Y183 Tma01


How can the way in which we organise our thinking by using mental images, concepts and schemas help us improve our memory?

This essay will address how thinking can be organised by using mental images, concepts and schemas in helping improve memory skills. It will look at different patterns of thinking and explain various experiments which support the evidence showing how memory can be enhanced by using these three different approaches. The process of thinking involves both the use of words and images; psychologists define these thoughts as iconic, which are thinking based on mental images or pictures and semantic where thinking is based on words and meanings.
The first approach to be discussed is the term mental image; this is where a mental picture has been formed to process a thought. Mental images have proved to be very effective when used to enhance memory skills.   Michael Raugh and Richard Atkinson (1975) Spoors et al. (2011, p.45) developed a key word technique which proved very effective in helping people learn a foreign language; by using pictures of words which translate into an image that can be remembered. One example is ‘poubelle’ which is French for bin; picture lifting a bell shaped lid off a smelly bin: poo and bell, that image is stored in the memory for recall at a later time. An experiment was carried out with individuals learning sixty Spanish words, those who used the key word technique scored 88 per cent compared to 28 per cent from those who did not.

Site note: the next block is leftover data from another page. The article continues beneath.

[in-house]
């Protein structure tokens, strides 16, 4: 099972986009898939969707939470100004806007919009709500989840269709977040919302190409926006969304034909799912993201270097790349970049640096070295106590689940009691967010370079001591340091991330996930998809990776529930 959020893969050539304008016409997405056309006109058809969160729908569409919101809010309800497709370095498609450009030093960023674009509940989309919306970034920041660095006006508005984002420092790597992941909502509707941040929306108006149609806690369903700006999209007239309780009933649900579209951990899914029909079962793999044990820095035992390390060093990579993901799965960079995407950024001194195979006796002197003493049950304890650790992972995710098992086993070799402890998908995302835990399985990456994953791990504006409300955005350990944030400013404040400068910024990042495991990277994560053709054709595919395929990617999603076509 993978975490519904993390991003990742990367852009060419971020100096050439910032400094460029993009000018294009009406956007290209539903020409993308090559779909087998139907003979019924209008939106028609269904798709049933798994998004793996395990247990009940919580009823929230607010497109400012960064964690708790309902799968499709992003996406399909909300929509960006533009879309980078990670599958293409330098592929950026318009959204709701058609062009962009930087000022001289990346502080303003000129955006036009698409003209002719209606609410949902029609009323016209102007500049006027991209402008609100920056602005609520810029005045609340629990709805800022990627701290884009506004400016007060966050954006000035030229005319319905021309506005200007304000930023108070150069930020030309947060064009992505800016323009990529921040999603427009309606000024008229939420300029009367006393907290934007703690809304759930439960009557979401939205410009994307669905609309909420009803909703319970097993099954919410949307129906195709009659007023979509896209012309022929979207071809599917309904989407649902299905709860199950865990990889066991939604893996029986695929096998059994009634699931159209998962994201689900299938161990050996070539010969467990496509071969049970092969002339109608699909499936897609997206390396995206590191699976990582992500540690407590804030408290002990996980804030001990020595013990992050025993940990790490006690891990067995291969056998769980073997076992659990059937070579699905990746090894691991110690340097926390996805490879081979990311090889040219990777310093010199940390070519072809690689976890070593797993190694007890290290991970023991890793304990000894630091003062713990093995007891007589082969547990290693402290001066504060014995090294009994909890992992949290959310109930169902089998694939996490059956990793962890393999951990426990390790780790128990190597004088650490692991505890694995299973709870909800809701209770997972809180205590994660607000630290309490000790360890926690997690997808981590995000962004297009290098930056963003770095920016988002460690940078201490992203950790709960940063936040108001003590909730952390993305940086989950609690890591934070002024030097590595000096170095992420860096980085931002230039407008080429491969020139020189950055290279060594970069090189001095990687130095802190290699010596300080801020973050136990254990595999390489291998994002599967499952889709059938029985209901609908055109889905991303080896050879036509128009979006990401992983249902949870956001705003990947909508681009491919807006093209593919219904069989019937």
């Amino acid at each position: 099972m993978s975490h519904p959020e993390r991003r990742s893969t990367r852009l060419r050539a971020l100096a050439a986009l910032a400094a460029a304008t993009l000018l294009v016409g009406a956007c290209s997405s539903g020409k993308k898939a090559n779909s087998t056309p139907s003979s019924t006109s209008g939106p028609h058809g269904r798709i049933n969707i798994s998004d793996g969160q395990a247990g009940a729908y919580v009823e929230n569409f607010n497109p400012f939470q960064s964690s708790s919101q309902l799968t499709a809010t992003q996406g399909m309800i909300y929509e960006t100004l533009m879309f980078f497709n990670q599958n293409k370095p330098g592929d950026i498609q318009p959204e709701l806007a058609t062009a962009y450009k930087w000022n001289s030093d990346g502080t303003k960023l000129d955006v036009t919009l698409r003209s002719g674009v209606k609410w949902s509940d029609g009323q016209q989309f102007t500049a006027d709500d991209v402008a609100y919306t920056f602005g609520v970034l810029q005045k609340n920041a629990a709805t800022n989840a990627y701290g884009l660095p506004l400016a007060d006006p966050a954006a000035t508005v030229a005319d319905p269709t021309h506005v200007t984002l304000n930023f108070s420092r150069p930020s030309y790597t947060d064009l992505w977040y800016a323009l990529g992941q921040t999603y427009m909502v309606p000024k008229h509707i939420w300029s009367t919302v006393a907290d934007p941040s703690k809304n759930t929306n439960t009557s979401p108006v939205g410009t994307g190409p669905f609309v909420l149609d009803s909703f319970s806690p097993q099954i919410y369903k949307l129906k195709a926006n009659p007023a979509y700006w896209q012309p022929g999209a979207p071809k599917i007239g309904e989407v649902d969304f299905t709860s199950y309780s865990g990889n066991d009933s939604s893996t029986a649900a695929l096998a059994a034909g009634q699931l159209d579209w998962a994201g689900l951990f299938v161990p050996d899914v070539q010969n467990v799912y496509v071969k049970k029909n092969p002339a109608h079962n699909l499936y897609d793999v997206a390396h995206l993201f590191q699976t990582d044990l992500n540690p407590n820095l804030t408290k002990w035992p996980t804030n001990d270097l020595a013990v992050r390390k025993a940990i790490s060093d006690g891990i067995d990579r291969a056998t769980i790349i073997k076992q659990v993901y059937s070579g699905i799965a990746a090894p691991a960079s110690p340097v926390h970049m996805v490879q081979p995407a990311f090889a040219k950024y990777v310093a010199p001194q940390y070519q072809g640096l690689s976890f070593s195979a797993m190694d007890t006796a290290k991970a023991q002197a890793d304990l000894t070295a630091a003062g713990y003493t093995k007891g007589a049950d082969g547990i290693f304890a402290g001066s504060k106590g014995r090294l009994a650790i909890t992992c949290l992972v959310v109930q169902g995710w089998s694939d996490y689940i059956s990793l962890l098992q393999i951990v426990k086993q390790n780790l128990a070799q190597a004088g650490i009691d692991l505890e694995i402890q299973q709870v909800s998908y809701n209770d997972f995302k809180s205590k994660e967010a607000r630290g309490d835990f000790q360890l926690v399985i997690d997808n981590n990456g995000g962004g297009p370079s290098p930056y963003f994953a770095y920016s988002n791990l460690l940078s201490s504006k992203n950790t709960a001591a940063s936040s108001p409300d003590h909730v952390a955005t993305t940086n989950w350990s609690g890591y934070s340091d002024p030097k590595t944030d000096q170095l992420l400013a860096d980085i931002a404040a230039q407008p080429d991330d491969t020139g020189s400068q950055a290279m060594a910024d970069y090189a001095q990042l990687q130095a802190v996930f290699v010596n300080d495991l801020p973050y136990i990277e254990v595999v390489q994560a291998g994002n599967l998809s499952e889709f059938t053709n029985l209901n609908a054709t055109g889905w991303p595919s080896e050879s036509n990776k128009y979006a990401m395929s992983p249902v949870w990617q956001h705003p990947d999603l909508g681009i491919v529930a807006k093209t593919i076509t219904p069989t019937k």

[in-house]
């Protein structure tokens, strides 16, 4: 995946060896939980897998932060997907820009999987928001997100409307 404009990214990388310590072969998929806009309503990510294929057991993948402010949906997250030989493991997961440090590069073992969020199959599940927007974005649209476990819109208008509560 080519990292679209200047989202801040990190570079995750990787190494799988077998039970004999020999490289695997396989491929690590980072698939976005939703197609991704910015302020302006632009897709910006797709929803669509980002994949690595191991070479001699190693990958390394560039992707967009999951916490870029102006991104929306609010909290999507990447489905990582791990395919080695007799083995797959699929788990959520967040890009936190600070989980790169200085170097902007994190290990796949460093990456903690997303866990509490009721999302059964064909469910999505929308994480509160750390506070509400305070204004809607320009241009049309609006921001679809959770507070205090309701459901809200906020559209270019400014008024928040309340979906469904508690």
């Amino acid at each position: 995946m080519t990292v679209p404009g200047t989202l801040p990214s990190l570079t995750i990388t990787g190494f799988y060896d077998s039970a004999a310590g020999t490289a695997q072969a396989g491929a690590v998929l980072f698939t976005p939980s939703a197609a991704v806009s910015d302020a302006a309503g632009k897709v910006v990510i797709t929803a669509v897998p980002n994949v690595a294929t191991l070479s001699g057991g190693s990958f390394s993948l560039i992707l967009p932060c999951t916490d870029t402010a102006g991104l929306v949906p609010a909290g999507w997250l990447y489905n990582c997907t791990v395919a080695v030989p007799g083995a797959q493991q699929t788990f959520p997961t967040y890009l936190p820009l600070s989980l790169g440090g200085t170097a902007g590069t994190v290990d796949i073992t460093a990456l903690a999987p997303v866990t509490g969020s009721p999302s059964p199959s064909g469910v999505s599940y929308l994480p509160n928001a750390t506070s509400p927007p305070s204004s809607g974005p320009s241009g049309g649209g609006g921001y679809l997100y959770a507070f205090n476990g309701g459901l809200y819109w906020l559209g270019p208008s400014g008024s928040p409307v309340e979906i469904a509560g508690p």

Another effective strategy for improving memory is ‘mnemonics’. This is where sayings or rhymes help memory; for example ‘Richard Of York Gave Battle In Vain’ which equates to the colours of the rainbow - red, orange, yellow, green, blue, indigo and violet. Another form of mnemonics is the method of loci, which was developed by an ancient Greek poet back in 500BC. This is where mental images, which in this case could be items on a shopping list, are then organised into a sequence of...